Franz LISZT (1811-1886)
Tasso, Lamento e Trionfo (1849) [20:36]+
Totentanz (1849) [19:21]*+
La lugubre gondola No. 2 (1882, orch. John Adams) [12:16]+
La lugubre gondola No. 1 (1882) [4:10]*+
Recueillement (1877) [4:57]*
Années de pélerinage, 3é année: Sursum corda (1867-77) [3:28]*
Es ist genug: Chorale by Bach [1:38]*
*Claudius Tanski (piano)
+Beethoven Orchestra, Bonn/Stefan Blunier
rec. orchestral selections: June 2010; piano solos:. July 2010, Ehem. Ackerhaus der Abtei Marienmünster
I don't know what might have drawn John Adams, the composer of Nixon in China, to the second La lugubre gondola of Liszt, or impelled him to orchestrate it, but the result is the most interesting on this album. Conductor Stefan Blunier exploits the spare textures of Adams's arrangement and Liszt's edgy horizontal semitone dissonances to evoke the spirit of late Mahler - it's Liszt as an unexpected precursor of Expressionism. Transparent three-part string chords at 6:00 let in some light, but the more disturbed music returns before the piece simply evanesces.
Blunier's leadership in the other two big pieces here is similarly attentive and musically informed. He guides his players well through most of Tasso. The string sections of the Bonn Beethoven Orchestra are a few desks smaller than those of the high-octane ensembles, but the impression is still of a string-based sonority supported by winds, rather than the reverse. In the turbulent passages, the Bonn players' compact sonority conveys the drama without spilling over into fustian. The broad, lyrical themes are sensitively phrased by vibrant strings and full-throated winds; and the more lightly scored pages are beautifully airy. I also liked the brasses' voicing of the chorale at 8:58 - solemn and deep, incisive but not aggressive. The mild ambience, however, slightly blunts the effect of the delicate woodwinds after 11:58; and Blunier doesn't avoid self-conscious grandiloquence in the final peroration.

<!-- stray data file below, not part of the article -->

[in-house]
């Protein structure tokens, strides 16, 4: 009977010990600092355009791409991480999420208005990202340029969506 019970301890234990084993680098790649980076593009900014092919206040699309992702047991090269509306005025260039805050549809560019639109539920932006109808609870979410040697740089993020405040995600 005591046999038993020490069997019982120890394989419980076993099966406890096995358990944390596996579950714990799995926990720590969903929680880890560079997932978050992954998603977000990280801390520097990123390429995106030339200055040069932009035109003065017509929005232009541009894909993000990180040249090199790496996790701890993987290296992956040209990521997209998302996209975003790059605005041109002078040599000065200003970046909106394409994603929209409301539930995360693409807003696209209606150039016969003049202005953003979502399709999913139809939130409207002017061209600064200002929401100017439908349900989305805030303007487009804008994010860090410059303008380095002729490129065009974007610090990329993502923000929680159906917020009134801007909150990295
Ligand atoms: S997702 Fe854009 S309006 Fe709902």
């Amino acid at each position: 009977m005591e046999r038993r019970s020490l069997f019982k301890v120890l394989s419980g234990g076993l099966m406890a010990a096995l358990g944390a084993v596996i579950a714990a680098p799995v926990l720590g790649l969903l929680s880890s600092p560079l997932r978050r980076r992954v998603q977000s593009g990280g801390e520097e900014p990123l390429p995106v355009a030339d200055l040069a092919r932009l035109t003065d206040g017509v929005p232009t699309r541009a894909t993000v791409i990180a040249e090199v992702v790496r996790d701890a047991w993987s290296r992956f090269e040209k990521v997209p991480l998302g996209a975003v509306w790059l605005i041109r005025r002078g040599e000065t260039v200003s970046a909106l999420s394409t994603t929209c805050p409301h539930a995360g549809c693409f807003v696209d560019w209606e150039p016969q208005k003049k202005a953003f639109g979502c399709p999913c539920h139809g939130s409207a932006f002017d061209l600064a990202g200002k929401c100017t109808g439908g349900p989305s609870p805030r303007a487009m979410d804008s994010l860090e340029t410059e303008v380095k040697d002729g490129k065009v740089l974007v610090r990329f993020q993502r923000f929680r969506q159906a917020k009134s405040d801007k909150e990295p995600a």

This Totentanz, conjuring Hallowe'en spooks more than a witches' cauldron, takes time to find its footing. The opening is heavy and deliberate. Claudius Tanski's first cadenza, gliding up and down the keyboard with solidly weighted, glistening tone, picks things up, but then his second one is too rhythmically square to register as the intended flourish.
The orchestra is game, but at less than tutti strength, it struggles to make itself heard over the piano after 2:46 and elsewhere, though the brass proclamation at 9:58 cuts through clearly. It's Tanski who provides the main interest, drawing on a virtuoso technique and a full range of dynamics and textures. The driving repeated-note motif at 7:41 is executed well, but the seemingly effortless way the fugal voices coalesce around it is even more impressive. The triplet chords at 11:06 are nicely buoyant.
Tanski plays the shorter pieces with deep, ringing tone and musical insight. He underlines the Expressionist aspects of the first La lugubre gondola, just as the orchestra did in the second. Recueillement is more conventional in texture, with pingy articulations from the soloist, but the harmonic idiom is equally angular and unstable. Even Sursum corda, with its patently Romantic gestures, sounds oddly "advanced". I assume the Bach Chorale is a Liszt transcription - the notes don't discuss it - and Tanski varies the density of the chording while maintaining a solid tone: nicely done.
The sound quality in ordinary stereo is lovely in the lighter bits, lively in tutti, and slightly rowdy in the final climax of Tasso. The piano registers handsomely throughout. Some piano-and-orchestra passages in the Totentanz sound bunched up and opaque in the midrange, but this may well represent the actual playing, rather than an engineering flaw.
Stephen Francis Vasta
Stephen Francis Vasta is a New York-based conductor, coach, and journalist. 

A deep, ringing tone and musical insight.